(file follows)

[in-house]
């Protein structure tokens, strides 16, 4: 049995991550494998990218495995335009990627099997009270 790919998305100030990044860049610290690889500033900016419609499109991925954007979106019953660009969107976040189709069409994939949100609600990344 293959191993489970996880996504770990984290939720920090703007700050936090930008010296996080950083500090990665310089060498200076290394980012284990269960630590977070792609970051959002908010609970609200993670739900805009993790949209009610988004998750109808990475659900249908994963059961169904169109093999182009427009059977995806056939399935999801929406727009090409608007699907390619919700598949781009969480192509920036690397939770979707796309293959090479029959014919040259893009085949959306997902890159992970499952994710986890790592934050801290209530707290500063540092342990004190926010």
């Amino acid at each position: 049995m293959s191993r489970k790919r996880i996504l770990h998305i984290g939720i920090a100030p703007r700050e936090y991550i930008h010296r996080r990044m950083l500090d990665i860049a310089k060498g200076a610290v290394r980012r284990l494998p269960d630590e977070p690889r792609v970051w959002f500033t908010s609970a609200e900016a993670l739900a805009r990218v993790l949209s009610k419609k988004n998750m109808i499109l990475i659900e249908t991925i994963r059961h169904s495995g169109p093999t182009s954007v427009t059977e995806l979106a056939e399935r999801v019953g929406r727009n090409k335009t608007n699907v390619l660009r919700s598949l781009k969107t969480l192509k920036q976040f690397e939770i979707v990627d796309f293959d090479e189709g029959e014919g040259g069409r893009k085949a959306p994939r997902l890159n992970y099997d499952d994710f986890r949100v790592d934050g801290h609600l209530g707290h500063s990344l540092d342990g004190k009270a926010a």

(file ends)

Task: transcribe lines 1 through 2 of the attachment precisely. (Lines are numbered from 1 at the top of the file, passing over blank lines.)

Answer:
[in-house]
């Protein structure tokens, strides 16, 4: 049995991550494998990218495995335009990627099997009270 790919998305100030990044860049610290690889500033900016419609499109991925954007979106019953660009969107976040189709069409994939949100609600990344 293959191993489970996880996504770990984290939720920090703007700050936090930008010296996080950083500090990665310089060498200076290394980012284990269960630590977070792609970051959002908010609970609200993670739900805009993790949209009610988004998750109808990475659900249908994963059961169904169109093999182009427009059977995806056939399935999801929406727009090409608007699907390619919700598949781009969480192509920036690397939770979707796309293959090479029959014919040259893009085949959306997902890159992970499952994710986890790592934050801290209530707290500063540092342990004190926010």